Wednesday, June 14, 2017

Always Be Prepared...For Carp

Carp have been one of my favorite game fish (yes, I said game fish) for several years.  The obvious list of positive attributes is well-known, but one of the less discussed great qualities is availability.  Simply put, carp can be found just about anywhere.  Lakes, ponds, rivers, creeks, all can hold them.  And they usually do hold them.  Several times I found myself wishing I had a carp box with me when I was fishing for bass or some other species.  A trick that has worked really well for me and paid off with some nice fish is to always have an emergency "stash box" of carp flies in the pack.  What works well for me for this purpose is a converted Altoids tin fly box.

I line the bottom of the tin with slit craft foam to make some cheap and fast mini fly boxes.  I have a couple of these boxes with a small assortment of proven carp flies and I keep them in my fishing packs at all times.  The tins take up practically no space, are extremely light, and come in handy when you find yourself a target of opportunity.  Having an emergency box with me paid off again today on my lunch break.  I was walking the banks and spotted a carp rooting in very shallow water.  I made a quick fly change, and two casts later was hooked up.

Although this was not a large carp by my local standards, it was a hefty handful on 3wt glass.  As usual, the fly that the fish ate was black.  This fish was extremely shallow, but the water was stirred up quite a bit around the fish.  I am a firm believer that the black fly has a more visible outline in these conditions and gets eaten more because it's easier for them to see.  Here are a few other memorable "bonus carp" that fell victim to flies from an Altoids tin.

If you find yourself fishing in warm water environments that are likely to have carp, carry a small stash of flies just in case.  It's easy to find room for them, and you never know when having a good assortment of carp patterns could pay off.  It might save your day, or take your outing from good to memorable. 

Wednesday, June 7, 2017

Fly Tying Tutorial: Craft Fur Minnow

Streamers have accounted for 80% or more of my tying for many years, and somehow I missed the boat on craft fur.  I finally picked up some Hareline Extra Select Craft Fur and have been really impressed with how easy the material is to work with.  The step-by-step below is a ridiculously simple craft fur minnow pattern.  It's nothing too new or original, but it's a fast tie that looks great both in and out of the water.  Here's the recipe:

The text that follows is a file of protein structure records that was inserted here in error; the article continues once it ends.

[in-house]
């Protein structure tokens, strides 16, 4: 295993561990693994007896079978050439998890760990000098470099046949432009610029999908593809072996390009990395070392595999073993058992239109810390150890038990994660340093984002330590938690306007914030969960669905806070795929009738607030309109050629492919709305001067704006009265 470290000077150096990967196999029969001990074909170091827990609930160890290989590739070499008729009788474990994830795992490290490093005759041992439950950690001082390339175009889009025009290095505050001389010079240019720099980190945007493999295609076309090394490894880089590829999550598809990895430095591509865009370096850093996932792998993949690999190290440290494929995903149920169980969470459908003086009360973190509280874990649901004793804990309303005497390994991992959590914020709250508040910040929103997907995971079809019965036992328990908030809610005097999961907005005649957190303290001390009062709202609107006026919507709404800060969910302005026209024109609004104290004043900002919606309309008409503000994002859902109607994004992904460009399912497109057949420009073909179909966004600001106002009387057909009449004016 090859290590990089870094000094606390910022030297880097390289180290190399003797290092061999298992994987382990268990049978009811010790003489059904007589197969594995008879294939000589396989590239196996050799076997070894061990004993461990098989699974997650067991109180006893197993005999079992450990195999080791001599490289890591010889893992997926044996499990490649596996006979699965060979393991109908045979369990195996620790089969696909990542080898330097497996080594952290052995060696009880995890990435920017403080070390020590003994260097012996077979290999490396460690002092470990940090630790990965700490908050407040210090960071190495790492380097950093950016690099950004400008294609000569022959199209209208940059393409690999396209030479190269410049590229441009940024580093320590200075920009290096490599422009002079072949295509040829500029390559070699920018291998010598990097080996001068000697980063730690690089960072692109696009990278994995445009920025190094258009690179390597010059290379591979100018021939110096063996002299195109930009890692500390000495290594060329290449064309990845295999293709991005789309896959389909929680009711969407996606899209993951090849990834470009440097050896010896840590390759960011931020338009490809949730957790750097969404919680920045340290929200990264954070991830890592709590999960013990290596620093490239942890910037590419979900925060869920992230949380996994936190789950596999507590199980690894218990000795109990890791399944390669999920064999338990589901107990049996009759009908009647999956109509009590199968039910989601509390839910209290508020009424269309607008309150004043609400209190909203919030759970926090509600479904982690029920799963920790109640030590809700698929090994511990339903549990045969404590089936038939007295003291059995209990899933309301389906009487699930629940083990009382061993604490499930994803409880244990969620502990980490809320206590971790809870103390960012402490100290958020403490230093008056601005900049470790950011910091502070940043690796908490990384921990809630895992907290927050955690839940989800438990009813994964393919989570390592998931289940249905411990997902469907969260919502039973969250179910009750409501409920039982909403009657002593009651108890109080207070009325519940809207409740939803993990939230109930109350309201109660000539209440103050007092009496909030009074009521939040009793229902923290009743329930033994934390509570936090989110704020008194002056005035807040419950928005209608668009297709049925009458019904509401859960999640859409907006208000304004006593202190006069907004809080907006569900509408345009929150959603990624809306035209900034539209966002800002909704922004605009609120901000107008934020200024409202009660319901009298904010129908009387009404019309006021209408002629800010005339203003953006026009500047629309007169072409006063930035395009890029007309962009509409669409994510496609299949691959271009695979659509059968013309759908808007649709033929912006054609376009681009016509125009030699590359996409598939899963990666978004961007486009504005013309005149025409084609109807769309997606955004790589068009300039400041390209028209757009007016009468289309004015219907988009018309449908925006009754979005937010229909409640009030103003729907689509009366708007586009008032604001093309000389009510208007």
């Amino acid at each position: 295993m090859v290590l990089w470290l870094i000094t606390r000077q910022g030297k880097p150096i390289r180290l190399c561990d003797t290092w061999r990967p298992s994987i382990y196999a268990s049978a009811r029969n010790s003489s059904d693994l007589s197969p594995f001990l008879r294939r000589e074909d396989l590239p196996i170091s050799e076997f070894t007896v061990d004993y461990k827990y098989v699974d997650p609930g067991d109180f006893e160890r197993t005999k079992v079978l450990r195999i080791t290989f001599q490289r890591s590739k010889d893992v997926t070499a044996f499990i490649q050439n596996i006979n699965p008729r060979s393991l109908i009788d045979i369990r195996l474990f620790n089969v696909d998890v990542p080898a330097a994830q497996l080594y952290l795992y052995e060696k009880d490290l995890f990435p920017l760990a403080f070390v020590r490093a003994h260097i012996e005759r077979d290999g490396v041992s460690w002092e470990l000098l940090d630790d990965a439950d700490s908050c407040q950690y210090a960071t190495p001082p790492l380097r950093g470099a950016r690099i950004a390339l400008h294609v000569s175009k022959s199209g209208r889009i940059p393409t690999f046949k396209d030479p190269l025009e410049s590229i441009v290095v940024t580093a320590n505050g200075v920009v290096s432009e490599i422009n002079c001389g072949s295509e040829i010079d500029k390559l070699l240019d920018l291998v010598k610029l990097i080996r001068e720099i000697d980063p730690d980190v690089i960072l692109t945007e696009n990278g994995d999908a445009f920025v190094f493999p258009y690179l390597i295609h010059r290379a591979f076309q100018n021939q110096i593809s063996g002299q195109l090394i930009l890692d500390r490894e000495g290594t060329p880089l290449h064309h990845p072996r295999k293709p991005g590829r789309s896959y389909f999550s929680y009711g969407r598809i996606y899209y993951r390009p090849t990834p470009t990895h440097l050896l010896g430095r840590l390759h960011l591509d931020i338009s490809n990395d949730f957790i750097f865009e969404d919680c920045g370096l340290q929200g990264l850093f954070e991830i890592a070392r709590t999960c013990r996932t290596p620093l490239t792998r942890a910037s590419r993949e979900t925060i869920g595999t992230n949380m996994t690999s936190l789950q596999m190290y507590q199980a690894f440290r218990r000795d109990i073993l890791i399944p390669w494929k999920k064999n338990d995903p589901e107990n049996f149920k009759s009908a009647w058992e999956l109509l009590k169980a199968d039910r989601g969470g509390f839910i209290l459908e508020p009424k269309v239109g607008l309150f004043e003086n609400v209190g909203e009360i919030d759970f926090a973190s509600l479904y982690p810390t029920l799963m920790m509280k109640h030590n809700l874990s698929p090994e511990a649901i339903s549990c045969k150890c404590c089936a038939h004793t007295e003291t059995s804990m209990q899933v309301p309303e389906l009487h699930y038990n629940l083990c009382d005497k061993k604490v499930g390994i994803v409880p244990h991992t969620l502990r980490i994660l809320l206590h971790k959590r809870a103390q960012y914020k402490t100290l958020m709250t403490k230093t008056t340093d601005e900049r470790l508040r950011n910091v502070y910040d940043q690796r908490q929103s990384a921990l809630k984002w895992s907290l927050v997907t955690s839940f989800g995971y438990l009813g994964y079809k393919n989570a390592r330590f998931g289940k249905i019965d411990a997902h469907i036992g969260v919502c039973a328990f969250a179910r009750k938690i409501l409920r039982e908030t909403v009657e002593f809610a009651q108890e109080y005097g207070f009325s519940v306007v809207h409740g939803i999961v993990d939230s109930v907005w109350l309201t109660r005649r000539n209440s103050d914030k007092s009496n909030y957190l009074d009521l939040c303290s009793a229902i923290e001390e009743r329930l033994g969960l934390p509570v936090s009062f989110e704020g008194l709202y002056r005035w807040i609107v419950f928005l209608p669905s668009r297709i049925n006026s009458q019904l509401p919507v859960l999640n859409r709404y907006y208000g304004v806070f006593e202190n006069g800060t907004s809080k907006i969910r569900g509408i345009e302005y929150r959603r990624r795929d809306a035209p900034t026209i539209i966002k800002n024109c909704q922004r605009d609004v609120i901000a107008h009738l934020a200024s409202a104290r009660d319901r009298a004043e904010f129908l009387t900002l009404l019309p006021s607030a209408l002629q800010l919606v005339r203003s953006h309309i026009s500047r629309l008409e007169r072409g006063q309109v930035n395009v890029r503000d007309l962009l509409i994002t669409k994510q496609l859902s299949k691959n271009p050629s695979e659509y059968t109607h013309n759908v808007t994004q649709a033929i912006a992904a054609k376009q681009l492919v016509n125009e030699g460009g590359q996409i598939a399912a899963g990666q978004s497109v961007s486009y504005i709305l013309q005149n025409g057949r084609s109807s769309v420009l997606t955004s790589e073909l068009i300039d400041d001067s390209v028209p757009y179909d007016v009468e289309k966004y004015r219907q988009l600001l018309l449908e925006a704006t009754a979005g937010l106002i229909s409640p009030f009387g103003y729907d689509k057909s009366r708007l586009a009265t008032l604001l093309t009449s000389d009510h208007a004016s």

Hook - Gamakatsu B10S
Thread - 6/0
Flash - Ripple Ice Fiber
Body - Diamond Braid
Wing - Extra Select Craft Fur
Head - Fish Mask

For this tutorial, I am using a Gamakatsu B10S in a size 1.  This is the largest hook size I have tied this pattern on, as it's a good match for the max length of the material.  Get your hook in the vise and start your thread.  I leave the thread at about the halfway point to start the flash.

Tie in a sparse flashy tail of Ripple Ice Fiber.  I start it at this point on the hook because the RIF is not exceptionally long, and I like the flash to extend past the length of the craft fur on the finished fly.

This step is probably unnecessary, but it's easy and, at minimum, it will serve to protect the thread on the hook shank.  Wrap over the shank with Diamond Braid up to about an eye length behind the hook eye.  

The craft fur will be tied in two clumps, a light color for the bottom (white) and a darker color for the top (chartreuse).  You'll need the full length of the fur, so trim as close to the backing material as you can.  It will take a generous clump on top and bottom.  Be sure to use a comb or brush and remove the thick "underfur" at the base of the material.  It's bulk and short fibers you do not need.

Tie in the white clump of craft fur on the underside of the hook, tips facing forward, and trim the butts closely.  

Repeat the cleaning procedure on a clump of chartreuse craft fur and tie that in on the top of the hook shank.  Again, trim the butts closely.

Carefully whip finish, add some half hitches, or cement your thread wraps and cut your thread.  Basically, at this stage, the tying is completed.  Using (preferably) an empty pen or pencil tube, or your fingers, push the craft fur back over the hook.  I like to use a small hair clip to hold the material in place.